I've been scanning my 1970s-era Kodachromes. I'm using a Canon FS-4000 with VueScan Pro. The FS-4000 can do a two-scan pass with different exposures, which really helps with shadows. I scan to 16-bit TIFF, do my major adjustments in Picture Window Pro, then convert to 8-bit for resizing and sharpening. Yes, my monitor is calibrated. I save to sRGB once the file is adjusted in VueScan and goes from RAW space to TIFF.
I hadn't scanned film much recently, so I am relearning Kodachrome's scanning issues. I don't mind the orangy-ruddy flesh tones, that's just part of what the film does. But one thing that drives me crazy is that even with VueScan's Kodachrome profile, my old 1970s slides scan a bit green/cyan in the shadows, and a bit magenta in the mid to upper midtones. Fixing either color makes the other worse. Full sunshine pictures are usually OK, ,but for contrasty pictures with both sunlight and shade, simple color balancing using a white sample doesn't cut it.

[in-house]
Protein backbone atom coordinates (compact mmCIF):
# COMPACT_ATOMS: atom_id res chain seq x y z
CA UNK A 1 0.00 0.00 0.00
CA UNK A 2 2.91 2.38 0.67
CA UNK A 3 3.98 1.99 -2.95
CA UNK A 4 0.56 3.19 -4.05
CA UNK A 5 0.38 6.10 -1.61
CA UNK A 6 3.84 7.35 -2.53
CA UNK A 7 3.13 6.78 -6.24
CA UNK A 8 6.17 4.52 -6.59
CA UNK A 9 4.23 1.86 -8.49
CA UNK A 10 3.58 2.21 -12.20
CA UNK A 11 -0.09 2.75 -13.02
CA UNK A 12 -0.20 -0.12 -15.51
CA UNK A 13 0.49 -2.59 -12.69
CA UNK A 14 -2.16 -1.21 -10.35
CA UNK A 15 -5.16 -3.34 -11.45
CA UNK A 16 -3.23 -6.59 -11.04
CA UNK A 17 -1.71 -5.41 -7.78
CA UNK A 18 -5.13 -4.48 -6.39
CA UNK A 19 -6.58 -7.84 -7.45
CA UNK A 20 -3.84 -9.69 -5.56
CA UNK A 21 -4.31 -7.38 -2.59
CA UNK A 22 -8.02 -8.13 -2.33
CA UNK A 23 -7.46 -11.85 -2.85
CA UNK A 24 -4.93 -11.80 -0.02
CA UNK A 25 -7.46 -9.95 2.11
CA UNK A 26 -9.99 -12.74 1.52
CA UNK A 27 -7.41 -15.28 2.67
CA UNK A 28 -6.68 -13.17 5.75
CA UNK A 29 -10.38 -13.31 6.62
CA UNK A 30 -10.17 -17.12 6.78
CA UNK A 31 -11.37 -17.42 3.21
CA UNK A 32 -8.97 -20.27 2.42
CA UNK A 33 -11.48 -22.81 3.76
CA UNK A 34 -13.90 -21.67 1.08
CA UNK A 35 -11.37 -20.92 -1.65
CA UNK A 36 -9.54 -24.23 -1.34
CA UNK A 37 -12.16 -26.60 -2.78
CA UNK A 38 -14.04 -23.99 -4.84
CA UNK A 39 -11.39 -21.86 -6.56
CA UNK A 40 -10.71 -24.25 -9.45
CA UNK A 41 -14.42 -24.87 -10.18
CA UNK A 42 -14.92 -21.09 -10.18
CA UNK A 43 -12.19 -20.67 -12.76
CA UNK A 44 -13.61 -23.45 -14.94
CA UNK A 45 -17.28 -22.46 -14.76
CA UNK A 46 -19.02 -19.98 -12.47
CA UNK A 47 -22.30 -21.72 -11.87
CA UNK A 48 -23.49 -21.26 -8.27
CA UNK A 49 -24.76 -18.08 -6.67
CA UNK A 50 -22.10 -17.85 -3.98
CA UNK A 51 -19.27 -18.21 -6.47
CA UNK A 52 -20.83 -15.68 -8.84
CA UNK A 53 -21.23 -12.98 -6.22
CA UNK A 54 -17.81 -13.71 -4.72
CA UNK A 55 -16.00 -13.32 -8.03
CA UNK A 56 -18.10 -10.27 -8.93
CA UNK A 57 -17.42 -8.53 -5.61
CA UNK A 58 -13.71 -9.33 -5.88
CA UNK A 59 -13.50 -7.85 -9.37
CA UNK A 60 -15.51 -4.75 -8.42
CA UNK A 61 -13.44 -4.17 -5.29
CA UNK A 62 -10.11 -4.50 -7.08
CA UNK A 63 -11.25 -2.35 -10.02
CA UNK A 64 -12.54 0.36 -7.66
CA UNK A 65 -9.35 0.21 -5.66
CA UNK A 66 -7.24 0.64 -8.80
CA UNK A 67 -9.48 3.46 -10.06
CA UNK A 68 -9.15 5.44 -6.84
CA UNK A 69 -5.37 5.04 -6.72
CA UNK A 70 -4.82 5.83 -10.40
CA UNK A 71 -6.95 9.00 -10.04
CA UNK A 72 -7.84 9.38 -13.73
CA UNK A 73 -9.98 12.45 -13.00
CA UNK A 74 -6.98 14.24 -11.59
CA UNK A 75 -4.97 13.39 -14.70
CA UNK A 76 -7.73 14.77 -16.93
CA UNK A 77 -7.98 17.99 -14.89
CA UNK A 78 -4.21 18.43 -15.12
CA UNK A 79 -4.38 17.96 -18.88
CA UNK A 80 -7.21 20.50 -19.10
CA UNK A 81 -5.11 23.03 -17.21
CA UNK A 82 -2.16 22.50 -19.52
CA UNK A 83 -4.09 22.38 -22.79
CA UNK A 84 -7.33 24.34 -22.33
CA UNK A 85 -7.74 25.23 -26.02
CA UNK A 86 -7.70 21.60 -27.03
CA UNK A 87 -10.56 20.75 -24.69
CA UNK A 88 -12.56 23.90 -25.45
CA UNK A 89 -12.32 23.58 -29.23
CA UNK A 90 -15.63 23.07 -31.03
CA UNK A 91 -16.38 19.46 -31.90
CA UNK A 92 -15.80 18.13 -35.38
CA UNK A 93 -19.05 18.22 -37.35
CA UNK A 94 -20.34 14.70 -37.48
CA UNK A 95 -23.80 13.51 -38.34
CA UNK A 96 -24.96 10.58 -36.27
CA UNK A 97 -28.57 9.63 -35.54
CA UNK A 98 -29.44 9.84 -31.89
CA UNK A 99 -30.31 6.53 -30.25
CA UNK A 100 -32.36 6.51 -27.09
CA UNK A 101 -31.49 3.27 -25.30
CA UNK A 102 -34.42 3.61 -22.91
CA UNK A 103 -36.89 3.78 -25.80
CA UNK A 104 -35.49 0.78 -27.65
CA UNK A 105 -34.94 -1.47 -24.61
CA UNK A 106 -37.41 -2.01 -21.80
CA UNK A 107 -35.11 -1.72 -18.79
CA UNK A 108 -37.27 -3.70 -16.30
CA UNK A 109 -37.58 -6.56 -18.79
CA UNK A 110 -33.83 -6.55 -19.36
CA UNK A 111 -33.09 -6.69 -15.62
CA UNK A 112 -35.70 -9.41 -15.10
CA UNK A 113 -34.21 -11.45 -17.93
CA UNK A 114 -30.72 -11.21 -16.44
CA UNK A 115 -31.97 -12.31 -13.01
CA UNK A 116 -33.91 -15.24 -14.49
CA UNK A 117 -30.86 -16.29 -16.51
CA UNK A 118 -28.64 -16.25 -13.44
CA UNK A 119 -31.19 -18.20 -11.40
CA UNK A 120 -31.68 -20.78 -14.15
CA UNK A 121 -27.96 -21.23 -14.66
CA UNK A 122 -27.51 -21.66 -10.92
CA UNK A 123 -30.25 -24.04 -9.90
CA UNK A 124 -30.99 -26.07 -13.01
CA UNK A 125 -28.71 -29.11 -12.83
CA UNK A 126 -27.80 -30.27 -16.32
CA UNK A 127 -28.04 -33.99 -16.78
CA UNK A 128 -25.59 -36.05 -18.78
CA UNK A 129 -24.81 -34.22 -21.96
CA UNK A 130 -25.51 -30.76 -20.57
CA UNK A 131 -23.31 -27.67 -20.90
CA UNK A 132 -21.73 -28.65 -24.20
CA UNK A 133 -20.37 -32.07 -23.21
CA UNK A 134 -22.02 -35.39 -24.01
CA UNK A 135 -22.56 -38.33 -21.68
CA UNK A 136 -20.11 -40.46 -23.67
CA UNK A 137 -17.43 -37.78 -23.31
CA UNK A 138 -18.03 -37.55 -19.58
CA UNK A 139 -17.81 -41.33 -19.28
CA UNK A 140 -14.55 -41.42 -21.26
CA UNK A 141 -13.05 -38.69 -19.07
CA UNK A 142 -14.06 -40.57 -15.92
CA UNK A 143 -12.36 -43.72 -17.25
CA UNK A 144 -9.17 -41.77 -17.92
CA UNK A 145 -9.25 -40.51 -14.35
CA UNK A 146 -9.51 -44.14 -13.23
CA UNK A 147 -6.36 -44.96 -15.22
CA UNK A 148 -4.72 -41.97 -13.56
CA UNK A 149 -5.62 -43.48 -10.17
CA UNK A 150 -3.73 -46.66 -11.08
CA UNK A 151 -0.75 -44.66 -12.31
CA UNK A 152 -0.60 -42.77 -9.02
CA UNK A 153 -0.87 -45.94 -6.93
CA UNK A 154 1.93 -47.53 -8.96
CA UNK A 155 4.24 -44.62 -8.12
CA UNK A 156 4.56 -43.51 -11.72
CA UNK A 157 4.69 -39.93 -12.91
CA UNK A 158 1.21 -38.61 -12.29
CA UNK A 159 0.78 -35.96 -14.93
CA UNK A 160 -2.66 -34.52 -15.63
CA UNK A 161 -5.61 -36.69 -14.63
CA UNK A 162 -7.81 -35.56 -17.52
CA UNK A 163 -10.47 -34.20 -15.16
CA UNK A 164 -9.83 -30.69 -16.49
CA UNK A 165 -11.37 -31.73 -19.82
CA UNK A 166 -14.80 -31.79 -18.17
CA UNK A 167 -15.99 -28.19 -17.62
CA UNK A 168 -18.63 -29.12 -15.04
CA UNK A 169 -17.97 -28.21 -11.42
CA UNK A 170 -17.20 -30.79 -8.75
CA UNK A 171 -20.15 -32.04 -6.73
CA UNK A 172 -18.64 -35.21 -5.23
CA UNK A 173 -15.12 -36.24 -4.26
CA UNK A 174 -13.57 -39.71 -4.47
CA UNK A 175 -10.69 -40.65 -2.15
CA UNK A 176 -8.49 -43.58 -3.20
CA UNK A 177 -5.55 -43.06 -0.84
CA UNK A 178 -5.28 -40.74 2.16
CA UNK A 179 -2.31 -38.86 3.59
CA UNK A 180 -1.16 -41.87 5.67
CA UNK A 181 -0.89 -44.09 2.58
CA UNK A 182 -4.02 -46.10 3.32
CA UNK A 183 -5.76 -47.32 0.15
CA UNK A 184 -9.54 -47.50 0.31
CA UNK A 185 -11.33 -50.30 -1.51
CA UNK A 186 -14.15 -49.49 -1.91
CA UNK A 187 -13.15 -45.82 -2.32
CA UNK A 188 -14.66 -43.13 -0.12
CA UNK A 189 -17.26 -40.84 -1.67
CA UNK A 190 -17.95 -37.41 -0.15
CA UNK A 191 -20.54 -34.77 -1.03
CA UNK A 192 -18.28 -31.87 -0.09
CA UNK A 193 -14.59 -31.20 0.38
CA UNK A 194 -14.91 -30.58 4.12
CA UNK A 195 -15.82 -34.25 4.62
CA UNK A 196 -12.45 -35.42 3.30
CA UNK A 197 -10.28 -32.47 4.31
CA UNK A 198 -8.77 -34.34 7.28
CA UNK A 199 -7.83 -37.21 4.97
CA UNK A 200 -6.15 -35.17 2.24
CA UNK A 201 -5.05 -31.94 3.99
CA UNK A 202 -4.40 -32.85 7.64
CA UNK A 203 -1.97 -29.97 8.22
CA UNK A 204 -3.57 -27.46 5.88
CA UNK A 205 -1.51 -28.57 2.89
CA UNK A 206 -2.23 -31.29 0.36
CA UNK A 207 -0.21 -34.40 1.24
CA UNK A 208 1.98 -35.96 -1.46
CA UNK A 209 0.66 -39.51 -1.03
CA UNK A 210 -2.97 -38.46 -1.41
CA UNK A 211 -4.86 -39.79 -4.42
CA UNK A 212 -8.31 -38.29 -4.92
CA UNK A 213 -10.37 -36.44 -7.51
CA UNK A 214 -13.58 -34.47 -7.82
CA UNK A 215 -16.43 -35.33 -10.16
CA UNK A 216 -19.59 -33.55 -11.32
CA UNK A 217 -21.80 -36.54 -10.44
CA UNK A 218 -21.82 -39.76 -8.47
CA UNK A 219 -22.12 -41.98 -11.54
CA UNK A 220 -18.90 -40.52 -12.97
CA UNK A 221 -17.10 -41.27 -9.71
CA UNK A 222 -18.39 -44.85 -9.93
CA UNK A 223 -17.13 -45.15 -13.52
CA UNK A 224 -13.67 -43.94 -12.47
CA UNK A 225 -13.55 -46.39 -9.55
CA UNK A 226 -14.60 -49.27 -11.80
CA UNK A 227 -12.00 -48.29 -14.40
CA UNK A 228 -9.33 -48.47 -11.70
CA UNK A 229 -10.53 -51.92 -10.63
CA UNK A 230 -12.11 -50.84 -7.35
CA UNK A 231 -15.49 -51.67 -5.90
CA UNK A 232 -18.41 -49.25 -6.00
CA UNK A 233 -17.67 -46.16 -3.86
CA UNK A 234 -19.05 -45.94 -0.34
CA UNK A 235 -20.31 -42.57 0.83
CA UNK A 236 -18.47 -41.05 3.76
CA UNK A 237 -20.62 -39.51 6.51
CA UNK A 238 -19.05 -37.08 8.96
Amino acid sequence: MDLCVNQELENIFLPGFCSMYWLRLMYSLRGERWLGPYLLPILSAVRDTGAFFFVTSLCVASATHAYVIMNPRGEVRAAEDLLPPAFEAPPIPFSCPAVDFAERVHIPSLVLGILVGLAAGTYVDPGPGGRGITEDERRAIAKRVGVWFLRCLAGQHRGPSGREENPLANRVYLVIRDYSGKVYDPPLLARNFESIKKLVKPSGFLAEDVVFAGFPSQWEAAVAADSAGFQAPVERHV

Here's an example, "Purple Mountain Majesties." You can find other examples in the same gallery:
This is an extreme case (early morning angled backlight, deep shadows and bright clouds in the same picture), but it illustrates the problem. I have a lot of outdoor mountain photographs with a high contrast range like this. My old habit of underexposing 1/3 stop for better saturation probably didn't help, though in the above picture, I was cramming an awful lot of dynamic range onto a contrasty film.
Anybody have any secret VueScan workflows or profiles that would help with this? Suggestions? Making color masks for every picture is not going to happen--I'd do that for a wall-hanger, but not for every good shot.